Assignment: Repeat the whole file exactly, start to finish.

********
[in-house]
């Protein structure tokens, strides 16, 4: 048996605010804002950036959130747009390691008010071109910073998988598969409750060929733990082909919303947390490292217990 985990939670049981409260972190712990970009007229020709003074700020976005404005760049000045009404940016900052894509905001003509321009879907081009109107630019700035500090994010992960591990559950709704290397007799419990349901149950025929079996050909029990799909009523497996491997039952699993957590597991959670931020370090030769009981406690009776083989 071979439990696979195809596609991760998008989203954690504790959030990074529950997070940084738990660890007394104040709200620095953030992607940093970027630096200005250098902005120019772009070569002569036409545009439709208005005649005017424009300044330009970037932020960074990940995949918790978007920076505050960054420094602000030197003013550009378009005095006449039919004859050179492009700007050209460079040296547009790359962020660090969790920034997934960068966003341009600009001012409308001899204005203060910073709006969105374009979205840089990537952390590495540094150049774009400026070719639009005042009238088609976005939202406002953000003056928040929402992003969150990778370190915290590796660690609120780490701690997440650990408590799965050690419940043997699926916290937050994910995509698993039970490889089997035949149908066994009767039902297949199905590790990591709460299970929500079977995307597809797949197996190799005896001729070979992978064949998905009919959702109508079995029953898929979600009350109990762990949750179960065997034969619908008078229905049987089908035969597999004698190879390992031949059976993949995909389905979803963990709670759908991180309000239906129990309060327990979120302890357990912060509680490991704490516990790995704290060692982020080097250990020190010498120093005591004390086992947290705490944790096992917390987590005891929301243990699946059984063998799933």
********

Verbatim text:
[in-house]
């Protein structure tokens, strides 16, 4: 048996605010804002950036959130747009390691008010071109910073998988598969409750060929733990082909919303947390490292217990 985990939670049981409260972190712990970009007229020709003074700020976005404005760049000045009404940016900052894509905001003509321009879907081009109107630019700035500090994010992960591990559950709704290397007799419990349901149950025929079996050909029990799909009523497996491997039952699993957590597991959670931020370090030769009981406690009776083989 071979439990696979195809596609991760998008989203954690504790959030990074529950997070940084738990660890007394104040709200620095953030992607940093970027630096200005250098902005120019772009070569002569036409545009439709208005005649005017424009300044330009970037932020960074990940995949918790978007920076505050960054420094602000030197003013550009378009005095006449039919004859050179492009700007050209460079040296547009790359962020660090969790920034997934960068966003341009600009001012409308001899204005203060910073709006969105374009979205840089990537952390590495540094150049774009400026070719639009005042009238088609976005939202406002953000003056928040929402992003969150990778370190915290590796660690609120780490701690997440650990408590799965050690419940043997699926916290937050994910995509698993039970490889089997035949149908066994009767039902297949199905590790990591709460299970929500079977995307597809797949197996190799005896001729070979992978064949998905009919959702109508079995029953898929979600009350109990762990949750179960065997034969619908008078229905049987089908035969597999004698190879390992031949059976993949995909389905979803963990709670759908991180309000239906129990309060327990979120302890357990912060509680490991704490516990790995704290060692982020080097250990020190010498120093005591004390086992947290705490944790096992917390987590005891929301243990699946059984063998799933």